Friday Fact: The Centurion protype weighed only 40 tons

My apologies for holding on to last week`s Friday Fact. It was not a day of interesting or fun facts, but a day of unspeakable and incomprehensible evil.

The 41 Main Battle Tank otherwise known as the Centurion is a remarkable armoured vehicle, the most successful tank design of the era, and its derivatives are still in service to this very day.
German eighty-eights posed a formidable threat during and after World War II, and in 1943 the War Office asked the Directorate of Tank Design to produce schematics for an armoured vehicle that can withstand a direct hit from an 88mm anti-armour gun. General Staff designation A41, also known as the Centurion was introduced in 1945.
The initial design plans of the Centurion were just below 40 tons; that was the weight capacity of the Mark I and Mark II transport trailers.
The first prototype, the Centurion Mark I had a 76 mm armour on the front and a solid 152 mm on the turret. Utilising the Rolls-Royce Meteor engine, it proved to be highly mobile.
In other words it was an absolute dream of a tank.

The War Office quickly realised that the weight limitation would squander the potential of an otherwise superb design.
The final version of the A41 Main Battle Tank otherwise known as the Centurion was just over 50 long tons, 80-152 mm armour, a 105 mm Royal Ordnance L7, and despite all the weigh a glorious speed of 22 miles per hour.

The Centurion has lost its virginity in November 1950 on Korean soil. It also proved to be a quick guide to winter warfare. Due to the rather extreme weather, it was a matter of be quick or be frozen to the solid ground for the British Army`s 8th King`s Royal Irish Hussars.
From Korea to the Gulf War the Centurion has seen a dozen theatres of war.
The A41 has more than eighty variants, including basically everything you can strap on the top of the chassis, ranging from 183 mm tank destroyers to portable ramps and Makara anti-tank missiles launchers.

A Centurion Mk3 was used in an atomic experiment at Emu Field in South Australia. The purpose of the Operation Totem trials was to determine the acceptable level of plutonium in a nuclear device. During the course of the first test they have placed 169041 on an isolated location and detonated a nine kiloton nuclear bomb. The tank was positioned just below 1500 feet from ground zero. The detonation misplaced the Centurion by five feet and melted its antennae and blasted away some of its armoured sideplates by five hundred feet. Much to the amusement and satisfaction of its engineers, the tank was still battleworthy. If there were any way for the crew to survive a nuclear explosion, they would be able to drive the Centurion away!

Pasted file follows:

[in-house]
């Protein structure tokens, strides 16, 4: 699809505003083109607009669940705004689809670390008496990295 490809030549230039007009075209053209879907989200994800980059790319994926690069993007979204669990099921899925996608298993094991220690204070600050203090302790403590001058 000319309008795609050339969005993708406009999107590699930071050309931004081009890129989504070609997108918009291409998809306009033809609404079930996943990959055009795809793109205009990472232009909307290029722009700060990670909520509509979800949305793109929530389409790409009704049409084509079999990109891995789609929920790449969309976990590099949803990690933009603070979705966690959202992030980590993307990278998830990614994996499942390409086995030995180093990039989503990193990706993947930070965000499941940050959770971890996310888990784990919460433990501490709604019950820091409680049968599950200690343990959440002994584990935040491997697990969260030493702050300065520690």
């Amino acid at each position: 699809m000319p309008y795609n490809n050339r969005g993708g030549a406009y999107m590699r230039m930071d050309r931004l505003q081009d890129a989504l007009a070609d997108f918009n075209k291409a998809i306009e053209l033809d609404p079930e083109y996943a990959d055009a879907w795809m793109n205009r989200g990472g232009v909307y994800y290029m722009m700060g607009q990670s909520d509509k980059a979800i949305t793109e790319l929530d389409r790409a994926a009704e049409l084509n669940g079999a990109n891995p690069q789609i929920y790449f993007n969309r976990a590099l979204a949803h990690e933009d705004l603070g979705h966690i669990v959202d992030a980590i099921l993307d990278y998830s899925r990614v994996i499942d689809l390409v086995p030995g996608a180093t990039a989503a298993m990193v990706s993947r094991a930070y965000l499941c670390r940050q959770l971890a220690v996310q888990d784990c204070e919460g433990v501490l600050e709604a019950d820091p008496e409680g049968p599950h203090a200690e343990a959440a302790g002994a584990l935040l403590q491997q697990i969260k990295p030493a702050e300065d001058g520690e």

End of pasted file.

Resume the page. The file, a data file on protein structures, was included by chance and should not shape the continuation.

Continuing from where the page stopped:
Subsequently registration number 169041 also known as the Atomic Tank was given an opportunity to prove it is in fact indestructible in Vietnam: In 1969 it was hit by a rocket-propelled grenade. The crew were all wounded, one of them had to be evacuated, and the grenade itself lodged in the rear right corner, but the tank remained operational. Quite a stubborn little beast, isn`t it?

In 1990 Vanguard has undertaken the task of moving a Centurion from the National Army Museum in Chelsea. A 600 ton hydraulic gantry system and a very professional crew battled the fierce gale and secured the fifty ton main battle tank on the trailer so it could have a safe journey to the Museum of Army Transport in Beverly, Humberside.
The Chairman of Vanguard Group, Mac McCullagh was given command of three Centurion tanks when he was posted at Fallingbostal, Germany. No wonder he was particularly interested in the project.

The Centurions are slowly coming to rest, gradually being replaced by new models. But being the most successful tank design of the Cold War, they will never be forgotten.